"Point source waste is perhaps the easiest type of pollution to deal with. By point source I mean a waste that comes from one particular location. You can apply modern technology to that waste and clean it up. We've done a pretty good job of that, but we still have a long ways to go with regard to non-point source waste.
"By non-point, I would mean runoff from the land. This is a much more complex problem where you're talking about having to modify land use, trying to use best management practices on the land to try to reduce the inputs of things like silt, runoff of fertilizers and so on. We have quite a ways to go there yet. Over the last say 25 years or so there's been about a 30% improvement at the mouth of the Minnesota River where that flows into the Mississippi River. So you can see that 30% is nice, but we have quite a ways to go.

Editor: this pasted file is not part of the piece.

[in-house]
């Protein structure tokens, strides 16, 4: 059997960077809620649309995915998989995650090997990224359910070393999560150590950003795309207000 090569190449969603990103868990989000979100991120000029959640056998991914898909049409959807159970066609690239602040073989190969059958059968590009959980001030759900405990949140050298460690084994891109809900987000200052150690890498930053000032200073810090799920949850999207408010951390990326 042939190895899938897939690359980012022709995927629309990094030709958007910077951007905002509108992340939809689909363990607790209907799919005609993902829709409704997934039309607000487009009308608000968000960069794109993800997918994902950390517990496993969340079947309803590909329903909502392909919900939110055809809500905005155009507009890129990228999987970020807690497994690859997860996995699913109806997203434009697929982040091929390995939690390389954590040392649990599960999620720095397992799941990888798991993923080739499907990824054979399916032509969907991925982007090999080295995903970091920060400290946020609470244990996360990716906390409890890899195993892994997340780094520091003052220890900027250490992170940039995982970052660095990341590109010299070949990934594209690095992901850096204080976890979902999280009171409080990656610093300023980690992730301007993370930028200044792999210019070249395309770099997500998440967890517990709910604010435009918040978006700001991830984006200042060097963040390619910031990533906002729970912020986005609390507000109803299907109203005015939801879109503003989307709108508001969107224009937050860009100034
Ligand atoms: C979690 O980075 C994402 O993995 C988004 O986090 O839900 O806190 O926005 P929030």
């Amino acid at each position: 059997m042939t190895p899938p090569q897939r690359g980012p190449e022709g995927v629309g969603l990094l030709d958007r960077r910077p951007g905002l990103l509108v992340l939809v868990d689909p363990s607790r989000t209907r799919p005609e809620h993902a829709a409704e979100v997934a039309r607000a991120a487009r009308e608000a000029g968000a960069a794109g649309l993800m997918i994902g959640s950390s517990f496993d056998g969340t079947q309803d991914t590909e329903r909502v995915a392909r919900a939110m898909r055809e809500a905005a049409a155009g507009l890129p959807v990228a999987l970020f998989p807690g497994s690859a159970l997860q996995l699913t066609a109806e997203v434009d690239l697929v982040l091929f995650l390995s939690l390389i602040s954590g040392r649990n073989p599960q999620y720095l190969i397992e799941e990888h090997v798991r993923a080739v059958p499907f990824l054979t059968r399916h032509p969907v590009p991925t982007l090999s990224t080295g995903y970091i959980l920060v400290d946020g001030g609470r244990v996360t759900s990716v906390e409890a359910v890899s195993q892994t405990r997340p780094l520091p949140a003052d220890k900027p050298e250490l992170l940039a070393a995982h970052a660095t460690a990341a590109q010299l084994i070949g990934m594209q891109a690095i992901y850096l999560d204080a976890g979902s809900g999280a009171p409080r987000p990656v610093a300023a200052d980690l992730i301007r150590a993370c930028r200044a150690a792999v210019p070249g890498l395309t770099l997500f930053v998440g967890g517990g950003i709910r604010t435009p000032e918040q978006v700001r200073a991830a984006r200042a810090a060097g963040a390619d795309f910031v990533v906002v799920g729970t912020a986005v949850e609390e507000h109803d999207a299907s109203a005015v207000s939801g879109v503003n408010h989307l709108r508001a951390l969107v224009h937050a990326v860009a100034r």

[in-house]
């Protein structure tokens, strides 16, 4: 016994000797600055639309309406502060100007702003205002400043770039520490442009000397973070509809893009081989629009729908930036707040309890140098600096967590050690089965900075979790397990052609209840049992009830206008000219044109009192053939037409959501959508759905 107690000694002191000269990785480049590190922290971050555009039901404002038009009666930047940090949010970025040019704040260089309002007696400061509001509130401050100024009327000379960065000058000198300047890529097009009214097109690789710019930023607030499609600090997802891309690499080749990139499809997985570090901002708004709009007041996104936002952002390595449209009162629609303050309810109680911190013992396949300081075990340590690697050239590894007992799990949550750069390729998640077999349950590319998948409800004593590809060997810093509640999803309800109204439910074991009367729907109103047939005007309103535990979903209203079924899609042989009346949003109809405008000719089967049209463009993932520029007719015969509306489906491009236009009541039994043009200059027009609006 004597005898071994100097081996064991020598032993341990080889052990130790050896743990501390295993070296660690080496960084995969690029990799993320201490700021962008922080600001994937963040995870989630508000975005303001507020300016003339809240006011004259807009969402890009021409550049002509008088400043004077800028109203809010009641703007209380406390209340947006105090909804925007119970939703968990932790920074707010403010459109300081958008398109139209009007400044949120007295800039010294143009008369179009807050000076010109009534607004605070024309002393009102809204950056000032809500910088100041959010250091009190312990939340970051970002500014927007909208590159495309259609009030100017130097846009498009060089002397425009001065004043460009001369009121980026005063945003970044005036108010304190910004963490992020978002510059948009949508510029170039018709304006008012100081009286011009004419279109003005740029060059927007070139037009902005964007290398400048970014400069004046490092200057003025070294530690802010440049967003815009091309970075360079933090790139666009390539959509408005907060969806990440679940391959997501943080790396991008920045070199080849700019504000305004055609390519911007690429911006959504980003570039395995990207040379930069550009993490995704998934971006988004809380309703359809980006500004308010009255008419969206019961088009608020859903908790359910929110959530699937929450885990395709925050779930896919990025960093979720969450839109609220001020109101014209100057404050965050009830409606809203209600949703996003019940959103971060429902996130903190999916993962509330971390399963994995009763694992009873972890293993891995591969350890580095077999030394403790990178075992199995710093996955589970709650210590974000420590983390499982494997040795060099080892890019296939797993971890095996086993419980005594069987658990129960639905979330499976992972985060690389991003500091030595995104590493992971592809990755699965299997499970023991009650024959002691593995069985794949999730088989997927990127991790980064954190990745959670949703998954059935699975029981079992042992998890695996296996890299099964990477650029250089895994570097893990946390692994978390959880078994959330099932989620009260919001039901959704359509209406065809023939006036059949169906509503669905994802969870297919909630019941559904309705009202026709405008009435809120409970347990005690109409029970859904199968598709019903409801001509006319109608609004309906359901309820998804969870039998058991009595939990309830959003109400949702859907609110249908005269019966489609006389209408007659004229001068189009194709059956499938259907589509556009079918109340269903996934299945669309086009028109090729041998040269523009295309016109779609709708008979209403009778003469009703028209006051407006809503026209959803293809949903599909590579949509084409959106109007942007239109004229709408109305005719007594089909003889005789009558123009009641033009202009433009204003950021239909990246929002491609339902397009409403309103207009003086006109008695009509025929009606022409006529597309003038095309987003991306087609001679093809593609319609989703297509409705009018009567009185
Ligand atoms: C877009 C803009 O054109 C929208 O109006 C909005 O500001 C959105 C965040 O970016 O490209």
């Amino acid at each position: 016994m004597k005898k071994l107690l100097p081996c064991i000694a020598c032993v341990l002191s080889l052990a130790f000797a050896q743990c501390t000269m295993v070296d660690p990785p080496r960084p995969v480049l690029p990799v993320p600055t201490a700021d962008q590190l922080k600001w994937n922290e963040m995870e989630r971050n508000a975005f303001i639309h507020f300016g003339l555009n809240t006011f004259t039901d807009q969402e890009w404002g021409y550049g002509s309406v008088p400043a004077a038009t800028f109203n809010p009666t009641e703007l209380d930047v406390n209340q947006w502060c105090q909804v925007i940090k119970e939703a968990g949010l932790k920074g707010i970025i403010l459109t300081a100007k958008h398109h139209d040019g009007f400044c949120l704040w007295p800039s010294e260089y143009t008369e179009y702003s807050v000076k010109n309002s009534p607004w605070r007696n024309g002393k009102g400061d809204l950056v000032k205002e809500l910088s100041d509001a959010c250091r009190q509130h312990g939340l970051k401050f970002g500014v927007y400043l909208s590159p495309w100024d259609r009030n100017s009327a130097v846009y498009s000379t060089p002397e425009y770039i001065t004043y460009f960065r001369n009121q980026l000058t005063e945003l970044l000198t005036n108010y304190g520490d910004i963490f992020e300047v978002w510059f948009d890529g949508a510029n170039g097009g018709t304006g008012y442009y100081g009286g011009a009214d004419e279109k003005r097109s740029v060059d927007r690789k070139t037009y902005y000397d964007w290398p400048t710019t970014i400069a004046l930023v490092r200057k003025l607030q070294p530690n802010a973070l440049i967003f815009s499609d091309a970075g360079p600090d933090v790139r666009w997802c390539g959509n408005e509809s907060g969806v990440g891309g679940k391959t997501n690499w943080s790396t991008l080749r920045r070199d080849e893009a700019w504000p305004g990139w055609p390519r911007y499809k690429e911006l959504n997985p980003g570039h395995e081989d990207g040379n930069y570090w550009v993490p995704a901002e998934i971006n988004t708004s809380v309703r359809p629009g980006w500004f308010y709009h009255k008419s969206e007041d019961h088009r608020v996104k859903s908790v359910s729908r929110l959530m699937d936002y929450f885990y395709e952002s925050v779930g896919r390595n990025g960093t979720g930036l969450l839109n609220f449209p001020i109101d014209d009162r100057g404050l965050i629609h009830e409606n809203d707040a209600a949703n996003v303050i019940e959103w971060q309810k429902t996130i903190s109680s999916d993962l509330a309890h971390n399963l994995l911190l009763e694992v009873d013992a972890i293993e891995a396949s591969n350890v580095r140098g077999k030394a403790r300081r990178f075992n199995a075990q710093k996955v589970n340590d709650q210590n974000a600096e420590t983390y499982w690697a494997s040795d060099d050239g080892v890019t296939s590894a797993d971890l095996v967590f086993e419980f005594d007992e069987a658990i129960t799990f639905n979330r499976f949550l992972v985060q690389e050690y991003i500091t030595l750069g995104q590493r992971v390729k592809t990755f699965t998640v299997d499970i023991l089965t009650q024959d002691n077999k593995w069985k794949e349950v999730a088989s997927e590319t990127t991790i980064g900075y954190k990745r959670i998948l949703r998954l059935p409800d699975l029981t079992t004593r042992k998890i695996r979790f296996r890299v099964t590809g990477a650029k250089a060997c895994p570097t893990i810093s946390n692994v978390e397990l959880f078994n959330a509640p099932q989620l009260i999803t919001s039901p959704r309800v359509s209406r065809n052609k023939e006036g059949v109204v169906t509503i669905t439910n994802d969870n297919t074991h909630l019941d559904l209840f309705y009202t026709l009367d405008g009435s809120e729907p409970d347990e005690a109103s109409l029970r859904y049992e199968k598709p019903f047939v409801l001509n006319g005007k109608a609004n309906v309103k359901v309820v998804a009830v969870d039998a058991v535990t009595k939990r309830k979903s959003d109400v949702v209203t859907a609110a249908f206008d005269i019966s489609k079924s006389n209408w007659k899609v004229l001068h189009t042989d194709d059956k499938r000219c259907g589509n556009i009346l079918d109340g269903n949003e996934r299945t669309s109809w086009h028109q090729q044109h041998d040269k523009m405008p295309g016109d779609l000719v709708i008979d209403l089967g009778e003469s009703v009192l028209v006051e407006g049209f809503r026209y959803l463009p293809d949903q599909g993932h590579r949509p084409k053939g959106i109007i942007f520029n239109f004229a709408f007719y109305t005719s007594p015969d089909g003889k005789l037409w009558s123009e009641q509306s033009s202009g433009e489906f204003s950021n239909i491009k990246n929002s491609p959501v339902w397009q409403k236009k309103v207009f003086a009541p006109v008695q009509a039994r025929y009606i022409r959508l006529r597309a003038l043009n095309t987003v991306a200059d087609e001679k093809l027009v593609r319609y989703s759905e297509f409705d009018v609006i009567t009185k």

"The other thing, too, about point source is that we have to be vigilant and stay on top of the increased flows that come from, say sewage treatment facilities, as the population increases. For instance, the seven county metro area keeps growing in population and as it grows in population more waste gets to the sewage treatment facilities. So we have to make continued investments in maintaining and improving those facilities if we're going to be able to have the water quality that's needed for good fish populations and for good wildlife populations and good conditions for aquatic recreation."